At the beginning I had more bravado than courage.

Last year, at 54, I made the leap from a known brand (my beloved broadcaster CBC), a title, a steady paycheck, benefits and the potential for a good pension. I called a meeting with my boss, and told him I was resigning to start my own business.

To be honest I wasn’t sure exactly what that business looked like, but I figured I needed a job title, and then I needed to announce that loud and proud.

“I’m going to do storytelling and capacity building for non-profits,” I said, when my work colleagues asked why I was leaving. “Congratulations!” (right, I hired myself!) or “You’re brave” (did they mean, "you are crazy! You have a great job and have you forgotten you aren't 20 anymore?")

The story part made sense to me. I have been passionate about story all my life, first as a songwriter and performer, then as a radio documentary maker, and then in news and current affairs. 

A few weeks after I gave my notice I bumped into an old colleague of mine. What are you up to, she said. “Well,” I said, taking a deep breath, “I’m leaving CBC to work in Storytelling and Capacity Building for Nonprofits,” I said it loud and proud, enunciating so those words sounded like they were capitalized -- and like I knew what I was talking about.

"Oh," said connector-extraordiare Geraldine de Braune, "you should call up The Winnipeg Foundation. They might be looking for a storytelling trainer."

That lead to me the first contract I landed --  as a trainer for Winnipeg Community Foundation’s Fast Pitch program. It’s like a Dragon’s Den for nonprofits. I co-created a Power of Story workshop along with David McLeod, and we took leaders through a two-month process that culminated in each one giving a three-minute pitch, without notes, in front of a live audience.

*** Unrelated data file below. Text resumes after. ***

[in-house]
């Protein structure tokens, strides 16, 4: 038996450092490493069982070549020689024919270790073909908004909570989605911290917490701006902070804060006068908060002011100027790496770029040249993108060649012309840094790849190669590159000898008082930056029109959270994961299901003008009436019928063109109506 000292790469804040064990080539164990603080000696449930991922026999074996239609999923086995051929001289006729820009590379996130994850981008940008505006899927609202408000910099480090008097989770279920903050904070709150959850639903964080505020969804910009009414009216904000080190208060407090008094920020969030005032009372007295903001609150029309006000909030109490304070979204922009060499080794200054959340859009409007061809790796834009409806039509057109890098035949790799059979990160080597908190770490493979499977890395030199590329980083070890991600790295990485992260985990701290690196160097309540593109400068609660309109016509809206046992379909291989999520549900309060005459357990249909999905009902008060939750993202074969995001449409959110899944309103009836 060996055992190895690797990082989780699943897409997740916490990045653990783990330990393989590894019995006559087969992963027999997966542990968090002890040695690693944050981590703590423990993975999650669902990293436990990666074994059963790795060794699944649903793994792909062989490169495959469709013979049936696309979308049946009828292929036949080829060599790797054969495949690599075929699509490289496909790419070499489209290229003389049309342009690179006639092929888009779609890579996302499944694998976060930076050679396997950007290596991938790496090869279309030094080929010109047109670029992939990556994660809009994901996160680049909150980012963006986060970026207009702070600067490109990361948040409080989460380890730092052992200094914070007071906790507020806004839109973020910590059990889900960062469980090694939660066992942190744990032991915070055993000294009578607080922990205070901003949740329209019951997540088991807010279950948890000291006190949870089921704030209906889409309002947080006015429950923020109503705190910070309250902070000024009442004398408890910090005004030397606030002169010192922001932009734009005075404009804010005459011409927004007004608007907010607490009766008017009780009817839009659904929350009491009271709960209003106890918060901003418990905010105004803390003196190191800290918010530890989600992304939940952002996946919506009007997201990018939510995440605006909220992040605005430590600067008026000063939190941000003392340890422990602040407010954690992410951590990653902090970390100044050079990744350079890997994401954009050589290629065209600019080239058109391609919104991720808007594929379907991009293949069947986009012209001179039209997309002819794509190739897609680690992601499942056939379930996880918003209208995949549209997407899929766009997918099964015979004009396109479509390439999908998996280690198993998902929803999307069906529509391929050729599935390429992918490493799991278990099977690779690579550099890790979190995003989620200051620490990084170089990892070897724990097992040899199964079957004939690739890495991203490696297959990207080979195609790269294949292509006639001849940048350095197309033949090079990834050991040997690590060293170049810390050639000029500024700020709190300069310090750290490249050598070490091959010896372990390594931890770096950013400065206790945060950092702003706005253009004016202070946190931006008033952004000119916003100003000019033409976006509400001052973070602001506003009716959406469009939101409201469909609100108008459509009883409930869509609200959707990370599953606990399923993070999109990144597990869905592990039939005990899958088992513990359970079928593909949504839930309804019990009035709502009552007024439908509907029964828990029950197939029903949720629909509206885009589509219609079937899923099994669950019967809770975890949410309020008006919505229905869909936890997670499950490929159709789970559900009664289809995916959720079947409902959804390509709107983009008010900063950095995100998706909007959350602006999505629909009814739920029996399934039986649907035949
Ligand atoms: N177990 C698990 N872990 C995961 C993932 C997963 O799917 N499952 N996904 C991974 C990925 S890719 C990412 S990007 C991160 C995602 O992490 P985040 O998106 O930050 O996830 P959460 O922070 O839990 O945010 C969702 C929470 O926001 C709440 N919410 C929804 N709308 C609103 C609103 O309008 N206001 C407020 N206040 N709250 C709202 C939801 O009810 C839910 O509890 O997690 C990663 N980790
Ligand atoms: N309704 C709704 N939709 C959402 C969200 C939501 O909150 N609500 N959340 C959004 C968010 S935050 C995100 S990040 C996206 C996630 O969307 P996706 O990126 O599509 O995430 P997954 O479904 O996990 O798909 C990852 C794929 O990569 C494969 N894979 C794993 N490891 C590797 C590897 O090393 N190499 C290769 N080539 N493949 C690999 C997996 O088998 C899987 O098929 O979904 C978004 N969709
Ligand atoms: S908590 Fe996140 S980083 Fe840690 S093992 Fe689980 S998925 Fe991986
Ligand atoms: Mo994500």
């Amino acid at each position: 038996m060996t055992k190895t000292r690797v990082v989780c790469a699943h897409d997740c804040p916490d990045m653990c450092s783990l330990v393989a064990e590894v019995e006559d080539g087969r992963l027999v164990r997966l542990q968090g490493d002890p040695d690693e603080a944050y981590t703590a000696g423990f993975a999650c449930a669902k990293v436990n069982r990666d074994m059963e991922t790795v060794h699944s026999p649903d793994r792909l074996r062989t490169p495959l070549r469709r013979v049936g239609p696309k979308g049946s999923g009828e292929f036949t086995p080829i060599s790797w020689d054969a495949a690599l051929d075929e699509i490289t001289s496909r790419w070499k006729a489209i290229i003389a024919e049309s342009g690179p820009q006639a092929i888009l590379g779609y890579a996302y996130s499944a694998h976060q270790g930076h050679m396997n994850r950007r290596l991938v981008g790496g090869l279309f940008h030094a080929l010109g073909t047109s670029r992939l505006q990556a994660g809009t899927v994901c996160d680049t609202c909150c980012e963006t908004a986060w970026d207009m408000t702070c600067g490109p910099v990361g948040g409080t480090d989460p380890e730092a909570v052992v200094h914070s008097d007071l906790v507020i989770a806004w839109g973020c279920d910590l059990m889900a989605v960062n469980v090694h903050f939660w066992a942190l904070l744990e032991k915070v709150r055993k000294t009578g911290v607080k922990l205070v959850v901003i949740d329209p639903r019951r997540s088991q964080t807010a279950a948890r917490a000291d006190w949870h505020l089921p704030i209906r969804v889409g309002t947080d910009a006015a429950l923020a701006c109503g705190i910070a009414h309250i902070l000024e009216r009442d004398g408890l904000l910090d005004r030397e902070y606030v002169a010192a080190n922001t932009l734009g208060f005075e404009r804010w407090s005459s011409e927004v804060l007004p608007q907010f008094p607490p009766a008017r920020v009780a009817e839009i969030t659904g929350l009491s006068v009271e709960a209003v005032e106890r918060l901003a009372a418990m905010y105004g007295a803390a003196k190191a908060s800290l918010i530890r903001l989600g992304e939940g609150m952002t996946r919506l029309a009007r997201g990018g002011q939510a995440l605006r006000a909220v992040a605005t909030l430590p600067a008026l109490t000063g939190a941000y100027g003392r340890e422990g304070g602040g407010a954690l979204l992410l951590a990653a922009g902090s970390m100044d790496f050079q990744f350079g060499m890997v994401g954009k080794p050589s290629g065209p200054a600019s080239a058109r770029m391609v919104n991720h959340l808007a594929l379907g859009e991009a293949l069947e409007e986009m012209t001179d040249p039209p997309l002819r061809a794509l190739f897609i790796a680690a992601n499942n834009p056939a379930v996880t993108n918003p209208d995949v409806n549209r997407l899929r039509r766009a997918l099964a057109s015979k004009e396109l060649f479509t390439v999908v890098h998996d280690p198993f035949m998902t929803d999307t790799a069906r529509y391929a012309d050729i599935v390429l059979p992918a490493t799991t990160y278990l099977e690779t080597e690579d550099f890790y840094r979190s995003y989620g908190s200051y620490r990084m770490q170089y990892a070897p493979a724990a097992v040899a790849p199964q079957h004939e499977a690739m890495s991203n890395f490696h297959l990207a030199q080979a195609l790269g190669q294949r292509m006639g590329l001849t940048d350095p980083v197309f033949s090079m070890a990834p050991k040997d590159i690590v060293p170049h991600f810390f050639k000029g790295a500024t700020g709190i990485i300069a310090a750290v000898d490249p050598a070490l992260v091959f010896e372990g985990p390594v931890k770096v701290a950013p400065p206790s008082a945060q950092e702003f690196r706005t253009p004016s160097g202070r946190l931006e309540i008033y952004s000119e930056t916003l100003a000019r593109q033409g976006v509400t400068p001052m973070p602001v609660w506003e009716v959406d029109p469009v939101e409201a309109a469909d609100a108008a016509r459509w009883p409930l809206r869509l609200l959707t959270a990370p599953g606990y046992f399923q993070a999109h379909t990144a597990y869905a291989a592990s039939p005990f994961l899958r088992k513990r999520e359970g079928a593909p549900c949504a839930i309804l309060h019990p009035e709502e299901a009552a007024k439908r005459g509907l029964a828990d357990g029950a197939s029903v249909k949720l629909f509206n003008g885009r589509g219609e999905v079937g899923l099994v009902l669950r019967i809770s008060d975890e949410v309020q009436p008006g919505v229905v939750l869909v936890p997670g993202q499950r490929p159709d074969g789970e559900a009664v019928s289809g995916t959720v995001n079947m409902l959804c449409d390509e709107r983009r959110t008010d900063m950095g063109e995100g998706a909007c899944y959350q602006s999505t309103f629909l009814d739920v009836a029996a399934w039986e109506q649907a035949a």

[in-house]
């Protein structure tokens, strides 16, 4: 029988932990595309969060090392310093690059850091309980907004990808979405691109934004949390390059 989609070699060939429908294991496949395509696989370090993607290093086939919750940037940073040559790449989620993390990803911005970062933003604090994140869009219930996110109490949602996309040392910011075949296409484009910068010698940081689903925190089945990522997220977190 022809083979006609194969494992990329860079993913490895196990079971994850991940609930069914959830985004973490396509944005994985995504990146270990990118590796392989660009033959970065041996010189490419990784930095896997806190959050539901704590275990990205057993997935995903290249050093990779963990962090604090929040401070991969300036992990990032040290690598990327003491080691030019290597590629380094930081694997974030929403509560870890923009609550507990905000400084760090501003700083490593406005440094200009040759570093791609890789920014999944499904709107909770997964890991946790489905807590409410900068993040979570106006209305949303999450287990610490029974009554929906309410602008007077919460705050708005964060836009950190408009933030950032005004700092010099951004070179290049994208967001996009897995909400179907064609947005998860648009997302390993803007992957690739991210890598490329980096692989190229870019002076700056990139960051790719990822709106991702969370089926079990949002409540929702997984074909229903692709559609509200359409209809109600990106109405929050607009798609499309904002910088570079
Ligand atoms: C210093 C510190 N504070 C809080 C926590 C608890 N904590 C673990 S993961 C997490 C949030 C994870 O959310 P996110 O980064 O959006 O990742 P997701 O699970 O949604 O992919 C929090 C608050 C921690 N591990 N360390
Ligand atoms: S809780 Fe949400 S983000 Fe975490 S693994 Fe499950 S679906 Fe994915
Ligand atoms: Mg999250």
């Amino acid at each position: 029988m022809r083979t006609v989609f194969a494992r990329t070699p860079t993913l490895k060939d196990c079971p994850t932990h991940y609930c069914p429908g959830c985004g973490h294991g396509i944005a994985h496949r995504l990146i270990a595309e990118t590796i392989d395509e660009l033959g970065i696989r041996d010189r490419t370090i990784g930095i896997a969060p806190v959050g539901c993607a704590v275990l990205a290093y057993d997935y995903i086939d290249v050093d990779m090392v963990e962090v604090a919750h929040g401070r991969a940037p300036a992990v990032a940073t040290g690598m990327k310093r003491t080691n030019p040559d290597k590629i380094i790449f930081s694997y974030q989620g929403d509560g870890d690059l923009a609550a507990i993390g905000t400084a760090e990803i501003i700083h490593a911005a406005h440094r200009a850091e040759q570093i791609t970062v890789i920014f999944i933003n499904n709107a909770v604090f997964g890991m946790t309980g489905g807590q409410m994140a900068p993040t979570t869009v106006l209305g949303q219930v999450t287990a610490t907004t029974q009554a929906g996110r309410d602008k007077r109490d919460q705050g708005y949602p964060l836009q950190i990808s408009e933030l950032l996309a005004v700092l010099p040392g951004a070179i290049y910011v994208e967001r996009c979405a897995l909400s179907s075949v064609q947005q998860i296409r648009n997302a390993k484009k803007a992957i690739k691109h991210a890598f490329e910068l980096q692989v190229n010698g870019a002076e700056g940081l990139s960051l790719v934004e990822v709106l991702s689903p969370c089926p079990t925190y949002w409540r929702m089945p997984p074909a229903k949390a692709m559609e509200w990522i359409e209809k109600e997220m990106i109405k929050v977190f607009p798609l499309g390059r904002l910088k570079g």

Every one of the participants kicked it out of the park, telling impactful stories that lead to a strong call to action. Working with Fast Pitch completely convinced me that using story as a practice, teaching storytelling as an essential skill, and coaching others to make strong connections using story is my path.

These days any bravado has been replace with a deep and renewed belief in the power of story.

A year after I started this leap, I work with entrepreneurs and intrapreneurs, helping them articulate their own stories in a way that connects with their customers and teams; I work with leaders of all kinds, exploring ways to use story to engage teams and articulate strong calls to action; and with boards of directors to help them identify and share the story that brought them to service.

And that’s enough about me for now. What I wanted to say is “Welcome to my new blog!” I have thought long and hard about what I can offer in this space. I hope to share some of the amazing stories I get to hear every week, tips on discovering and telling the stories you need to tell, and resources that I have found to be of use and inspiration on this story path.

And now I am off to do as poet Mary Oliver instructs: "Pay attention. Be astonished. Tell about it."